Making an informed decision to improve your oral health

While prevention is a vital part of protecting your oral health, so is making informed decisions about which dental treatments are best for you and your long-term oral health. While getting a cavity is never ideal, it’s still a learning experience. It teaches you how you can improve your oral hygiene routine and provides you with the opportunity to make a choice about a treatment to improve your long-term oral health. If you’ve just discovered you have a cavity, however, it’s easy to feel overwhelmed if you don’t know much about the different types of fillings. After all, finding the time to do in-depth research on topics like this can seem nearly impossible, especially if you’re already trying to juggle work and kids. We’ve done our best to gather the information you need to make an informed decision about your treatment.

What do fillings treat and how do they work?

Amalgam and tooth-colored fillings are both most often used to restore and protect teeth that have been damaged by tooth decay. Tooth-colored fillings can also repair cracked, chipped, or worn-down teeth. Dental fillings replace the damaged part of your tooth and are sculpted to fit the shape of your natural tooth. This allows the dental filling to restore the function of your tooth while acting as a seal against future decay, helping you to protect your long-term oral health.

What is involved in placing each type of filling?

When Drs. Barr and Diachenko place either type of filling, they first numb the area, remove any decay that’s present, and clean bacteria and debris from the area. They then place, harden, and polish the filling, checking your bite to make sure that it fits naturally. Amalgam and tooth-colored fillings are both placed this way, but tooth-colored fillings are placed in the damaged part of your tooth in layers instead of all at once. Your dentist cures each layer with a special light before moving onto the next layer, so there are a few extra steps involved in placing this type of filling. As a result, a tooth-colored filling will take up to 20 minutes longer to place than an amalgam filling, but there’s a tradeoff: the composite resin bonds to your tooth better than amalgam fillings do, so your dentist doesn’t have to remove as much healthy tooth material during the procedure. Aside from this, however, the experience of receiving an amalgam or tooth-colored filling is largely the same.

How do amalgam and tooth-colored fillings differ?

Even though they fulfill the same basic job, amalgam and tooth-colored fillings have quite a few differences. The most obvious difference is the appearance of the two types of fillings. Since amalgam fillings are made of metal, they’re very visible on your teeth—so much so that people can often spot them even on your molars when you laugh. Amalgam fillings can also stain the tooth over time, causing the whole tooth to take on a grayish appearance. In contrast, tooth-colored fillings are tinted to match the shade of your natural tooth. They blend in so well that no one will know they’re there, even if the filling is on one of your front teeth.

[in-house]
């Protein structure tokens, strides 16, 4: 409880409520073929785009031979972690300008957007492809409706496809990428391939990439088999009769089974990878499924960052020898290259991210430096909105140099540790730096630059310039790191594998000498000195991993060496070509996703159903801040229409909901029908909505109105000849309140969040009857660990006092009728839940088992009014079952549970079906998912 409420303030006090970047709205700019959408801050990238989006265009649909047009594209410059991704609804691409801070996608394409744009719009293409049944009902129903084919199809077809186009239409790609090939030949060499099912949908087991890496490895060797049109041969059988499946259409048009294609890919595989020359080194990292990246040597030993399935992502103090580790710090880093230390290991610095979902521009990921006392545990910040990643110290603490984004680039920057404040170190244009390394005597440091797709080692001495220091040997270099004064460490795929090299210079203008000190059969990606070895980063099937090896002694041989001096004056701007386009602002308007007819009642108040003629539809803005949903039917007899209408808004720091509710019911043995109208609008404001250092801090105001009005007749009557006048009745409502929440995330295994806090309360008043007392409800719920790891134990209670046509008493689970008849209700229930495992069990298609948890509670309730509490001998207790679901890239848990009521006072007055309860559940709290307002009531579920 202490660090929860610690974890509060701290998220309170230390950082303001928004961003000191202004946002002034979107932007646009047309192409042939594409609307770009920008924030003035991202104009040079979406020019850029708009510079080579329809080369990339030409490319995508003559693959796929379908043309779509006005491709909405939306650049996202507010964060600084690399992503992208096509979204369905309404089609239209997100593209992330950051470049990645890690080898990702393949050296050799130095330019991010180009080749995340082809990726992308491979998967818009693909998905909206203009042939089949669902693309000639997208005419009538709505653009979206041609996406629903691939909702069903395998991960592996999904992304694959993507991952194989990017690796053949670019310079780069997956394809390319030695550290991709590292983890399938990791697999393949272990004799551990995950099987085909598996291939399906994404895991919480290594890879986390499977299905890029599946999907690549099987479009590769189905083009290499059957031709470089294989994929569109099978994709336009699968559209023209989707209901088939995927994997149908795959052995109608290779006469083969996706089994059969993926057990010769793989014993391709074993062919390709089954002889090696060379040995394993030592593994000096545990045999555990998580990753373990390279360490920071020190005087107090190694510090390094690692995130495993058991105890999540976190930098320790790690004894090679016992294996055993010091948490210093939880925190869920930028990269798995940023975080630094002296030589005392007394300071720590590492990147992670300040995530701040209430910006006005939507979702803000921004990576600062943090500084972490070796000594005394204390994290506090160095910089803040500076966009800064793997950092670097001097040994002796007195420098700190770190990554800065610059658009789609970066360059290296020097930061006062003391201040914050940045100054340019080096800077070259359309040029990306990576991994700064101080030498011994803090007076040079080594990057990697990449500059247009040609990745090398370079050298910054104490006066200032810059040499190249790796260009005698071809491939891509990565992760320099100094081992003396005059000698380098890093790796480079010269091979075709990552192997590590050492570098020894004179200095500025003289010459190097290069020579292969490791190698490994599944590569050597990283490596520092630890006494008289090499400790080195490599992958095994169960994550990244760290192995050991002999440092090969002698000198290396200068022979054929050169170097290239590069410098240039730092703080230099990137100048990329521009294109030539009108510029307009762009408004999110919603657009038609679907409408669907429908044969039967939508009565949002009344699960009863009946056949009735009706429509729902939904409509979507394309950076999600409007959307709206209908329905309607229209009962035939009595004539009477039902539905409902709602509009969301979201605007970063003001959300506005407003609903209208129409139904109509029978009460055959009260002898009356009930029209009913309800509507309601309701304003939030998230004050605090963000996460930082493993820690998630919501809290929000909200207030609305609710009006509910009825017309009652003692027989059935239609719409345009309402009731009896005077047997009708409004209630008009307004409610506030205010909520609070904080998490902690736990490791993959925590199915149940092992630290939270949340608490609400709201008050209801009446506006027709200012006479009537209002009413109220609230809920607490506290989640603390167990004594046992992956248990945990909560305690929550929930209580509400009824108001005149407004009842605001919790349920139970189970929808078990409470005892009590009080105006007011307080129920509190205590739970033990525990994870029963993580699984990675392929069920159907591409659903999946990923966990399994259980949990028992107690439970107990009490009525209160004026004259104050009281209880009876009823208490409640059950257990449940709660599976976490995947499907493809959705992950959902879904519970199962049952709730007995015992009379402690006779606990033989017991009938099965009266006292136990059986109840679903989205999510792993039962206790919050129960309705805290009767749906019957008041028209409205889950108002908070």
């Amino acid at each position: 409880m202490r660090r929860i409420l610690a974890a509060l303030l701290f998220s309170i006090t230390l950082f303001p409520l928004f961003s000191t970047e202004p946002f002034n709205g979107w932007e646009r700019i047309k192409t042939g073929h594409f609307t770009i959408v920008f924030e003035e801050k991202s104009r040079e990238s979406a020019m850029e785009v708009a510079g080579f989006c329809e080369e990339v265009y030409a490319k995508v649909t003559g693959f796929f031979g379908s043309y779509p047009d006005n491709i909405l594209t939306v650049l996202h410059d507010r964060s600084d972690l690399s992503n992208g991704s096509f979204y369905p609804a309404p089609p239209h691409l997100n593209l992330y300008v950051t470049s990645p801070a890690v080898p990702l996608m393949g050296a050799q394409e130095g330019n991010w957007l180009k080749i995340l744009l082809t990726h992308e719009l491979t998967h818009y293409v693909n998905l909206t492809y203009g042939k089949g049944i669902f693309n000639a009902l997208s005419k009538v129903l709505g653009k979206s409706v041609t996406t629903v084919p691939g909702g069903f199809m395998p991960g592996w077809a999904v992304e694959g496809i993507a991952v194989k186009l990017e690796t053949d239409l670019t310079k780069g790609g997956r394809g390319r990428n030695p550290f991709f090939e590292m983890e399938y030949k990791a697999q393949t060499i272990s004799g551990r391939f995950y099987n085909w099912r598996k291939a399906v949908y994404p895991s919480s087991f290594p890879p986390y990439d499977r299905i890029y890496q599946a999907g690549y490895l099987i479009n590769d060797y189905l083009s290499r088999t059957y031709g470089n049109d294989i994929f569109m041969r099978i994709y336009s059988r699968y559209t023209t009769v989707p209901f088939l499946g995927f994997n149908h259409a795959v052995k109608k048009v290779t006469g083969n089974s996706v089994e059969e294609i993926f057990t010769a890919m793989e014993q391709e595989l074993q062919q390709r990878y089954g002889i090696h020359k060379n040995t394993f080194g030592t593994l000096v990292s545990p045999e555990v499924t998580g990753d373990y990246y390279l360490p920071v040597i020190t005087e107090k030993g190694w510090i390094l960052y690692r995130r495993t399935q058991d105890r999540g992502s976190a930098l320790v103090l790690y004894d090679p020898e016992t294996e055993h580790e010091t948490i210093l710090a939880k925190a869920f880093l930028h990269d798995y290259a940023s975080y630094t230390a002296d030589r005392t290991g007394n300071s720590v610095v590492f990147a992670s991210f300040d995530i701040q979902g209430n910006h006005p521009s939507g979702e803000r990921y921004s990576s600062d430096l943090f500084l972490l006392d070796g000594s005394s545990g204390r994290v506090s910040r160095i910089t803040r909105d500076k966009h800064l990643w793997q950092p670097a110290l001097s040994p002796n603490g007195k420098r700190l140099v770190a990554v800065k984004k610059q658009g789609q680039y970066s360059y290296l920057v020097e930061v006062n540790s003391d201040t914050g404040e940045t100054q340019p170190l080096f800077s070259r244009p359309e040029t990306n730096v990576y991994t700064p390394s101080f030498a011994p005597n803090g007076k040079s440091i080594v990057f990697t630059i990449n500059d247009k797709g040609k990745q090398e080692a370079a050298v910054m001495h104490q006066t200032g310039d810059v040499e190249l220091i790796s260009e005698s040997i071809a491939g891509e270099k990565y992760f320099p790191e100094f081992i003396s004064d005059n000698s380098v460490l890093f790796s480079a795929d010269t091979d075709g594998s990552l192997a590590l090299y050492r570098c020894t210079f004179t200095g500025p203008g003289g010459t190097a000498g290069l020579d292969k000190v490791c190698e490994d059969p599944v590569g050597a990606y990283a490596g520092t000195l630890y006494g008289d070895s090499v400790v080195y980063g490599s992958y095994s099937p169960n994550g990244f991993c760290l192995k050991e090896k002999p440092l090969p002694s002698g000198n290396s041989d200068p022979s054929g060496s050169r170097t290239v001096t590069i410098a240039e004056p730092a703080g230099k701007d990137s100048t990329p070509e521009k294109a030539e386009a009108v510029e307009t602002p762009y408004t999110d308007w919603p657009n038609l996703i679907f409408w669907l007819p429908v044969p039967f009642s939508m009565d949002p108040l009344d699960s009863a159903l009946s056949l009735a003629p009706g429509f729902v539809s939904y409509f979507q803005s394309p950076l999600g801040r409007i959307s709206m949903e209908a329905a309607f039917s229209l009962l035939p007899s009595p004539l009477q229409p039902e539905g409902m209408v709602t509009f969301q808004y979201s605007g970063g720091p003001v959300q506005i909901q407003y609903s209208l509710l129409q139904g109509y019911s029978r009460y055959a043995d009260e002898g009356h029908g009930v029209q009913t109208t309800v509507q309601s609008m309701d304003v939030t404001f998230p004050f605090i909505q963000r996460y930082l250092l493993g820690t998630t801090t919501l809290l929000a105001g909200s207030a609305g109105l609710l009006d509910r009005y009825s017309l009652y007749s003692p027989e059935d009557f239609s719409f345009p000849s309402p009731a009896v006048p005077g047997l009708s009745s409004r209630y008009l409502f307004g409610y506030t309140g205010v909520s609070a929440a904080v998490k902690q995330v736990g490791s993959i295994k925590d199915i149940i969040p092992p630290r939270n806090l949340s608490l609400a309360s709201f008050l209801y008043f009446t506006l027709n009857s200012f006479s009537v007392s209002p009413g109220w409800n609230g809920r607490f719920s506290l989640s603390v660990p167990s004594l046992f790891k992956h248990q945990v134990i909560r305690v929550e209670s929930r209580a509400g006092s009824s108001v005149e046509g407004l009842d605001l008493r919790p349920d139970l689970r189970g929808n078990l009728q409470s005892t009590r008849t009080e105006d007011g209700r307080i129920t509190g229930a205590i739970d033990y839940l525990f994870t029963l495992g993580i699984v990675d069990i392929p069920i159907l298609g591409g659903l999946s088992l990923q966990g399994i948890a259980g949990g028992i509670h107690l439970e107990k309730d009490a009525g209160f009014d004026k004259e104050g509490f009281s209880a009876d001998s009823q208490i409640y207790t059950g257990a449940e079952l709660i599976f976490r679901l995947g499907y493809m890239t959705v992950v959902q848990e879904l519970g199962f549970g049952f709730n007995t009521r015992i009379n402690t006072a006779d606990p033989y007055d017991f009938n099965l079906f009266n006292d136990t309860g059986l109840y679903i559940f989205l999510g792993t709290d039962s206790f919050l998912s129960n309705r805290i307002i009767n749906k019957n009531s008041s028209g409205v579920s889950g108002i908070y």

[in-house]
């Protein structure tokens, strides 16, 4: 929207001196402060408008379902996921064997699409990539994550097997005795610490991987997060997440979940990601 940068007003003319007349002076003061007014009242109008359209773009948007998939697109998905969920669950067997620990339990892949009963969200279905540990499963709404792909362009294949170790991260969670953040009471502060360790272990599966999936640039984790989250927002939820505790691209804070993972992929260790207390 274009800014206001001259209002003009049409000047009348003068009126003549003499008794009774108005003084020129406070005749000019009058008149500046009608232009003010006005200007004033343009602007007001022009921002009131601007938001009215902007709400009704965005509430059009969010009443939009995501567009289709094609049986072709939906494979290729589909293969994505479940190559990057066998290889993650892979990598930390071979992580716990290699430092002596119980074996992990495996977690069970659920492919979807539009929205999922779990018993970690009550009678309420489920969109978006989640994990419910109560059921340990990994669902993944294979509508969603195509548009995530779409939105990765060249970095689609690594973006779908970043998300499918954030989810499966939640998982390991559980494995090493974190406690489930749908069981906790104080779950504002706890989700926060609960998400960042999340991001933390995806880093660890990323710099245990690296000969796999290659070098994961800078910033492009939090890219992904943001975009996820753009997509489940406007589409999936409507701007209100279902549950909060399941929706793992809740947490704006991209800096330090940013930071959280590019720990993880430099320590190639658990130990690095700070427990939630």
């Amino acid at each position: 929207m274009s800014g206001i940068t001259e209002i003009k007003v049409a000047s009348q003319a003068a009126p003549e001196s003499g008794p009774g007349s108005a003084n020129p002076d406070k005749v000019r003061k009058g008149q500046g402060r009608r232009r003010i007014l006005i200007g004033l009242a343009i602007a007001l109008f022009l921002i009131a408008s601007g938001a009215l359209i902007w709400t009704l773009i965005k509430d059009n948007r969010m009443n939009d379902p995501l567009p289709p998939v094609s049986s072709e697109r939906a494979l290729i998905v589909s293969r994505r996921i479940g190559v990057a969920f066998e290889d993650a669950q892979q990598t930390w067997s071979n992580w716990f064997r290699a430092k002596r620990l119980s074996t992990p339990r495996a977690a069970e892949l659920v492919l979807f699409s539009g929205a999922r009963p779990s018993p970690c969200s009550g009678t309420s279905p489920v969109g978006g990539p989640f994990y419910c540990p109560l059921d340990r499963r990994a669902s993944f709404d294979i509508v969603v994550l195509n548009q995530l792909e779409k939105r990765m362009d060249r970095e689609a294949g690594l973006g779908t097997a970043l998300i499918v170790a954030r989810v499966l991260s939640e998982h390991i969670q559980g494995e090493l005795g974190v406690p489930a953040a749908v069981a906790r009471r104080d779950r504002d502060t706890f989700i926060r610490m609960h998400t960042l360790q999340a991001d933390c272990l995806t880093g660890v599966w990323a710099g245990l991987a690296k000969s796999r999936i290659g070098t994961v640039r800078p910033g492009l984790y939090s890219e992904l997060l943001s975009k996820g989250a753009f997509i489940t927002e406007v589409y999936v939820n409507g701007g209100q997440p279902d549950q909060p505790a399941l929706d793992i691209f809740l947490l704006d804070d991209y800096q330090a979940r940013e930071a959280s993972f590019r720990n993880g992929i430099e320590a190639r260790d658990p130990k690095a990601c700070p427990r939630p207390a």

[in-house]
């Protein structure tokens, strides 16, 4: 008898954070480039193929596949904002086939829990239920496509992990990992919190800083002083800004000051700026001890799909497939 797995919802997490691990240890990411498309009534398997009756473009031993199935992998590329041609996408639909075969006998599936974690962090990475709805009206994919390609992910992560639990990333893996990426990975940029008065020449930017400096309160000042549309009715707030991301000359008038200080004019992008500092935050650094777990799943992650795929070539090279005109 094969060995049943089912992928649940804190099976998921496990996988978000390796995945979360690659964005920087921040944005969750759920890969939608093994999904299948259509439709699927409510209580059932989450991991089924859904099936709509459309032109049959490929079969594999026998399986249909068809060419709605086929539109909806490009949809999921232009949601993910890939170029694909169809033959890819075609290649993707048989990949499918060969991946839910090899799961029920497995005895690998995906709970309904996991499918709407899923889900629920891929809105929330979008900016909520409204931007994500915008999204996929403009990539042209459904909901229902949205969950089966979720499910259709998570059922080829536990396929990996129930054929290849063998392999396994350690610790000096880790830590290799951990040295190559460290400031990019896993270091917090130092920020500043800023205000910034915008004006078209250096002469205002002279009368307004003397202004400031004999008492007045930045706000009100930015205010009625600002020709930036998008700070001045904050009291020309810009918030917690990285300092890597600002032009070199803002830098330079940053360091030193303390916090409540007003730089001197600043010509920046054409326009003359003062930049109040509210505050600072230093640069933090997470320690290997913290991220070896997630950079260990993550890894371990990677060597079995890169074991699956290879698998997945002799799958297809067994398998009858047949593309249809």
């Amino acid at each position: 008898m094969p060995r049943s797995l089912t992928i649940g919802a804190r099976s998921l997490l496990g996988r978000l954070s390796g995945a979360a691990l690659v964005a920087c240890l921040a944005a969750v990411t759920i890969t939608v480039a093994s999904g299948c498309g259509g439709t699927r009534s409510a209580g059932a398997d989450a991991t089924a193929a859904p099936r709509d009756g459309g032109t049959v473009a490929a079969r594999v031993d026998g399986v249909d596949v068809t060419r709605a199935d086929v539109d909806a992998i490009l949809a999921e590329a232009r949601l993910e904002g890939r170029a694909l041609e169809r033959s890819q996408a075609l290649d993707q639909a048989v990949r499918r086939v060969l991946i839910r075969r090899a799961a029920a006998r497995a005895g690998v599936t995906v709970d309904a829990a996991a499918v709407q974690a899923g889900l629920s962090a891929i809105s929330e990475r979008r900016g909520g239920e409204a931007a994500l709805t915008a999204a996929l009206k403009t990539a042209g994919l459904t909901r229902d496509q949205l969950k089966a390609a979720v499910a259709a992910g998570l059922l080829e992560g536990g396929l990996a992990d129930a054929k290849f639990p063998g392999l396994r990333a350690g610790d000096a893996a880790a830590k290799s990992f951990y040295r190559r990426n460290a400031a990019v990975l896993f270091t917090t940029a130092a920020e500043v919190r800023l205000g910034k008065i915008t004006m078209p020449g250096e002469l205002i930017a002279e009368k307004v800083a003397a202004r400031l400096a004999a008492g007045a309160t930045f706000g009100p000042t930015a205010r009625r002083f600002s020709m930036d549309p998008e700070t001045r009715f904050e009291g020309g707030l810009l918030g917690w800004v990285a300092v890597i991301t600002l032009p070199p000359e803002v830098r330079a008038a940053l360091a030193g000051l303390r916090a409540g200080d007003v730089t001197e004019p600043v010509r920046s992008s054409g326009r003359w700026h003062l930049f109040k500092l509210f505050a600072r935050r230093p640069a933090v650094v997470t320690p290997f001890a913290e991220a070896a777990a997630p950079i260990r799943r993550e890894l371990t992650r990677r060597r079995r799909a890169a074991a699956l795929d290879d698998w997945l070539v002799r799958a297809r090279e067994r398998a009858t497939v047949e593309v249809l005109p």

The other major differences between amalgam and tooth-colored fillings are their durability and flexibility. Since amalgam fillings are made of metal, they’re more durable than tooth-colored fillings. Amalgam fillings have the potential to last between 10 and 15 years if you care for them properly, while tooth-colored fillings generally last around 10 years with proper care. When you take a closer look, however, the flexibility of tooth-colored fillings give them an edge over amalgam fillings. Tooth-colored fillings have just a little give—which actually helps them act more naturally as you chew. Amalgams aren’t flexible, and this causes them to fail more often. The metal also expands and contracts from temperature changes, which can sometimes crack your natural tooth, especially if the filling is big.

How much does each type of filling cost?

While the material that your filling is made from certainly influences its cost, a number of other factors do, too. This includes details like which tooth needs the filling and how big the filling needs to be. As a result, it’s difficult to estimate the exact cost of a filling. When you visit our office for a consultation, Drs. Bar and Diachenko can provide you with an estimate for the cost of each type of filling for your specific case and how much your insurance is likely to cover. As a general rule, however, amalgam fillings cost less than tooth-colored fillings.

Under what circumstances would one be more beneficial than the other?

As long as you’re okay with the visibility of amalgam fillings, the material’s increased durability makes it a good choice for back molars that take a lot of wear and tear from chewing. Tooth-colored fillings are still very durable, however, and can be placed on back molars without a problem. If the tooth that needs a filling is very visible, such as one of your front teeth, a tooth-colored filling is a better choice. Additionally, although it’s rare, some people are allergic to one or more of the metals in amalgam fillings, so it’s wise to check this before you get your first amalgam filling.

Despite their many differences, amalgam and tooth-colored fillings both perform the same job: helping to restore and protect the health and function of your teeth. If you suspect you have a cavity or have any lingering questions about these types of fillings, feel free to call our office and schedule an appointment with Dr. Barr or Dr. Diachenko at any time.